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Getter and Setter in Python

  • Difficulty Level : Medium
  • Last Updated : 04 Dec, 2019


In Python, getters and setters are not the same as those in other object-oriented programming languages. Basically, the main purpose of using getters and setters in object-oriented programs is to ensure data encapsulation. Private variables in python are not actually hidden fields like in other object oriented languages. Getters and Setters in python are often used when:

  • We use getters & setters to add validation logic around getting and setting a value.
  • To avoid direct access of a class field i.e. private variables cannot be accessed directly or modified by external user.

Using normal function to achieve getters and setters behaviour

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To achieve getters & setters property, if we define normal get() and set() methods it will not reflect any special implementation. For Example






# Python program showing a use
# of get() and set() method in
# normal function
  
class Geek:
    def __init__(self, age = 0):
         self._age = age
      
    # getter method
    def get_age(self):
        return self._age
      
    # setter method
    def set_age(self, x):
        self._age = x
  
raj = Geek()
  
# setting the age using setter
raj.set_age(21)
  
# retrieving age using getter
print(raj.get_age())
  
print(raj._age)

Output:

21
21

In above code functions get_age() and set_age() acts as normal functions and doesn’t play any impact as getters and setters, to achieve such functionality Python has a special function property().

Using property() function to achieve getters and setters behaviour

In Python property()is a built-in function that creates and returns a property object. A property object has three methods, getter(), setter(), and delete(). property() function in Python has four arguments property(fget, fset, fdel, doc), fget is a function for retrieving an attribute value. fset is a function for setting an attribute value. fdel is a function for deleting an attribute value. doc creates a docstring for attribute. A property object has three methods, getter(), setter(), and delete() to specify fget, fset and fdel individually. For Example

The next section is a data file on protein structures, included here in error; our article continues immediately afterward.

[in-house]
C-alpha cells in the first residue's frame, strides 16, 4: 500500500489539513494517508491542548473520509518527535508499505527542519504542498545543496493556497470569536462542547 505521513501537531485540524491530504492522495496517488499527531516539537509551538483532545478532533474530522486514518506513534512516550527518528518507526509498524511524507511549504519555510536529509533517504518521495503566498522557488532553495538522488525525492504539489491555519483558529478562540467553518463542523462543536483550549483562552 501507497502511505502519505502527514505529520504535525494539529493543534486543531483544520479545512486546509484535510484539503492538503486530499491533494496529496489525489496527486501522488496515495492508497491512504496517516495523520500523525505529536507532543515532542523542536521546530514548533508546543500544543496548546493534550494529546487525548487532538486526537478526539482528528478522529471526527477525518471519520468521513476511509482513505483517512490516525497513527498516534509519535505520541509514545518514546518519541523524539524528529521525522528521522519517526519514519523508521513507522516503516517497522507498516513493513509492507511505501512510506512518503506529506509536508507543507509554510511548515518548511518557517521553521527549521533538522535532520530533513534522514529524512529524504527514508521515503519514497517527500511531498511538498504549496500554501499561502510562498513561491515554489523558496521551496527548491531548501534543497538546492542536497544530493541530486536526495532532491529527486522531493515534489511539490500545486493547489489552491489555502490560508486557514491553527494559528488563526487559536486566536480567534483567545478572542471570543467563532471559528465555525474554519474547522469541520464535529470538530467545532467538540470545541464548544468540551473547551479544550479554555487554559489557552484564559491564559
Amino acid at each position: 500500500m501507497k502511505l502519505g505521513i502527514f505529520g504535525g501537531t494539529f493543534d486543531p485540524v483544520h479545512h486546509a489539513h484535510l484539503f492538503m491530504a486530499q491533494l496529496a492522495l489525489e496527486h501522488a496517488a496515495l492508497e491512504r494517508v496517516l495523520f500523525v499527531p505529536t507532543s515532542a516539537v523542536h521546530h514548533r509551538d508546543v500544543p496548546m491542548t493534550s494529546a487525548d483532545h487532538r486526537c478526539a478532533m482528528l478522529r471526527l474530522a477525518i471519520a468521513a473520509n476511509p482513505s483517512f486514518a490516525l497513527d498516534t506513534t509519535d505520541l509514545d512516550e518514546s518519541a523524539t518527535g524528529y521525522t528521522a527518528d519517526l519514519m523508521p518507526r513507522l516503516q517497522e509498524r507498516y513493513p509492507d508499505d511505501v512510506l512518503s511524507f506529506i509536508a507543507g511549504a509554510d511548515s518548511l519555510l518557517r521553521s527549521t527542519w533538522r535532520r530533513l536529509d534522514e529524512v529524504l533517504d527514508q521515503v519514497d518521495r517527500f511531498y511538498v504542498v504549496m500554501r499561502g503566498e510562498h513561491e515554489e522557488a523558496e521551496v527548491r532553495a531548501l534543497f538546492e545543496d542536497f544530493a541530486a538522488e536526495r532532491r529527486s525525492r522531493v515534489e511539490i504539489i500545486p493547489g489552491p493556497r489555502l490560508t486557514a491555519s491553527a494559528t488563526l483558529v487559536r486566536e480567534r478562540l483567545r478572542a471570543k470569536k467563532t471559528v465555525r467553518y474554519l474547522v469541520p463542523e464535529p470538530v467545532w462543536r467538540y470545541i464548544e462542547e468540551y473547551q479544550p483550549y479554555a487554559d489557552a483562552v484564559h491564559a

# Python program showing a
# use of property() function
  
class Geeks:
     def __init__(self):
          self._age = 0
       
     # function to get value of _age
     def get_age(self):
         print("getter method called")
         return self._age
       
     # function to set value of _age
     def set_age(self, a):
         print("setter method called")
         self._age = a
  
     # function to delete _age attribute
     def del_age(self):
         del self._age
     
     age = property(get_age, set_age, del_age) 
  
mark = Geeks()
  
mark.age = 10
  
print(mark.age)
Output:
setter method called
getter method called
10

In above code there is only one print statement at line #25 but output consists of three lines due to setter method set_age() called in line #23 and getter method get_age() called in line #25. Hence age is a property object that helps to keep the access of private variable safe.

Using @property decorators to achieve getters and setters behaviour

In previous method we used property() function in order to achieve getters and setters behaviour. However as mentioned earlier in this post getters and setters are also used for validating the getting and setting of attributes value. There is one more way to implement property function i.e. by using decorator. Python @property is one of the built-in decorators. The main purpose of any decorator is to change your class methods or attributes in such a way so that the user of your class no need to make any change in their code. For Example




# Python program showing the use of
# @property
  
class Geeks:
     def __init__(self):
          self._age = 0
       
     # using property decorator
     # a getter function
     @property
     def age(self):
         print("getter method called")
         return self._age
       
     # a setter function
     @age.setter
     def age(self, a):
         if(a < 18):
            raise ValueError("Sorry you age is below eligibility criteria")
         print("setter method called")
         self._age = a
  
mark = Geeks()
  
mark.age = 19
  
print(mark.age)

Output:

setter method called
getter method called
19

In above code it is clear that how to use @property decorator to create getters & setters in pythonic way. Line 15-16 acts as a validation code that raises a ValueError if we try to initialize age with value less than 18, In this way any kind of validation can be applied in getter or setter functions .




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